As is my custom, I devote a post on this blog to each new episode of my Business Divorce Roundtable podcast. Episode 20, featuring Part Two of my interview of Professor Peter Molk on the topic of LLCs, is now available and can be heard by clicking on the link at the bottom of this post.

If you haven’t already listened to Part One, I highly recommend you do so before listening to Part Two. This link will bring you to last month’s post with a link to Part One, in which I set the stage for the interview focusing on Professor Molk’s recently published law review article entitled Protecting LLC Owners While Preserving LLC Flexibility. In his article, Professor Molk develops the case for bifurcating LLC law depending on LLC owners’ projected sophistication. As he states in an online companion to his article, the proposed bifurcation “accomplishes the incompatible twin goals of giving LLC owners flexibility to set their internal governance rules while protecting relatively unsophisticated owners.”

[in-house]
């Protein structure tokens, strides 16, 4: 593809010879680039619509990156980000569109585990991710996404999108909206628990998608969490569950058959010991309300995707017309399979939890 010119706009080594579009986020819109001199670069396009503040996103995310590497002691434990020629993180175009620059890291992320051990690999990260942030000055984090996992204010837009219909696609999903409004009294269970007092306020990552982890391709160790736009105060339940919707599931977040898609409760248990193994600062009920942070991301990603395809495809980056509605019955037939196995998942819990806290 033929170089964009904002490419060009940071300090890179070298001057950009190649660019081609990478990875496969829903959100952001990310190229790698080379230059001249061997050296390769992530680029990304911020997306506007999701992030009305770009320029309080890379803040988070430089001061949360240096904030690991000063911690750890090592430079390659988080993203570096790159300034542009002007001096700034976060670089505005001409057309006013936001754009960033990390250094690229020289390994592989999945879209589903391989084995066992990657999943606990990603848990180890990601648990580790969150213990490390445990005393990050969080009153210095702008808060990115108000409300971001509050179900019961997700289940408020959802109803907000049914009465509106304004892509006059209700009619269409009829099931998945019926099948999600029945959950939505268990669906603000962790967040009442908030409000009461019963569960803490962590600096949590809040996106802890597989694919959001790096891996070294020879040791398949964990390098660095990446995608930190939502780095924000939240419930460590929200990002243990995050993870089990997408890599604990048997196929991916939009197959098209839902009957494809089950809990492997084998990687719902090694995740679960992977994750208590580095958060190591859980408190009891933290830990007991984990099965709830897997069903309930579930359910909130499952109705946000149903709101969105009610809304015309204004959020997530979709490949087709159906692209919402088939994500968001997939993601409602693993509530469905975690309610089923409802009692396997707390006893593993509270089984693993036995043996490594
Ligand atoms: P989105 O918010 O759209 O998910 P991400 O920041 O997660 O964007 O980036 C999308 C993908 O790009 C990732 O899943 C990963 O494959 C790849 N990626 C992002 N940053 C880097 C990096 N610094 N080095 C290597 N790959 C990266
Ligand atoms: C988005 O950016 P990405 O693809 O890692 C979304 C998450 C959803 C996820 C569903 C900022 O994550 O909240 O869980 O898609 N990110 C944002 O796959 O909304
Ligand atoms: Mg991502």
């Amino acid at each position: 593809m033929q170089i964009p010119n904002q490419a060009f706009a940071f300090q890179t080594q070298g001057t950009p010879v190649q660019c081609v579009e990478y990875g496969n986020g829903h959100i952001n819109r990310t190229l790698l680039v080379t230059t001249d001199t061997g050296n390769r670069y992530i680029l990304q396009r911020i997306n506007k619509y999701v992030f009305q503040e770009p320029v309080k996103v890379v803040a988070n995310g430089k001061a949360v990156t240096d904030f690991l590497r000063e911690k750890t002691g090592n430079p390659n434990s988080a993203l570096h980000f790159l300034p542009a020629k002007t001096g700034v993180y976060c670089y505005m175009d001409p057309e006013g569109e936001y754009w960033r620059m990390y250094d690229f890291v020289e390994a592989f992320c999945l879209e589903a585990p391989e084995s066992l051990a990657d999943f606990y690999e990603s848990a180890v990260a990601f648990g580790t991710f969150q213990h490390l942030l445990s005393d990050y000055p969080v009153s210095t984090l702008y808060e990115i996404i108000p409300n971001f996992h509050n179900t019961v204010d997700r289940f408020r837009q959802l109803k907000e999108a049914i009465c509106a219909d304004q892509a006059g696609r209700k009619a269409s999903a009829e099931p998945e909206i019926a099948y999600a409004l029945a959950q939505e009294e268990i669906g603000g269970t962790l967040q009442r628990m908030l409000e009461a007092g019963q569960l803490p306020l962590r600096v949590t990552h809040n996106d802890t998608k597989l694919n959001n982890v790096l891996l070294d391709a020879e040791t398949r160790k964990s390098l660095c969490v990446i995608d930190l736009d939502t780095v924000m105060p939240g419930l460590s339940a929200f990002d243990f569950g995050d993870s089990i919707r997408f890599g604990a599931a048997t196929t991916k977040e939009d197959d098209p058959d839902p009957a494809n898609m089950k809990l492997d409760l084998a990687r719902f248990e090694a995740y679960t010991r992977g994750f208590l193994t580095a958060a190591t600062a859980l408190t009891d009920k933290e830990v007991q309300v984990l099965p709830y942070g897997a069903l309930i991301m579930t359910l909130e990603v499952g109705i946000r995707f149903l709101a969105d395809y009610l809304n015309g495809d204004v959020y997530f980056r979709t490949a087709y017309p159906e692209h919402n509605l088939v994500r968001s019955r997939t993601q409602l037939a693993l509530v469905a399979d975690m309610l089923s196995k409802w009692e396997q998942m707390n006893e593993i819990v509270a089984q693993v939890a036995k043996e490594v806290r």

In Part One of the interview, we mostly discuss the pros and cons of freedom-of-contract versus mandatory rules in what I call the two worlds of LLCs, the one generally involving larger and/or highly capitalized firms with “sophisticated” LLC owners who have bargaining power and access to competent legal and financial advisors, and the other generally involving smaller and/or thinly capitalized firms with “unsophisticated” LLC owners lacking similar expertise and means.

Part Two focuses on the mechanics of Professor Molk’s novel proposal for qualified LLCs. For those interested, his article contains a far more detailed exploration of his proposal while also anticipating and addressing potential criticisms.

Will Professor Molk’s proposal gain traction in any of our state legislatures? I’m not holding my breath, especially as regards the New York legislature which has barely tinkered with the state’s LLC  Law since its adoption 25 years ago while most other states have made major advances including adoption of the Revised Uniform LLC Act.

But even if it doesn’t produce concrete results, Professor Molk’s scholarship in this area of the law brings needed attention to the growing pains of the LLC form which, within the relatively short span of 30 or so years, has risen from obscurity to become the entity of choice across the country.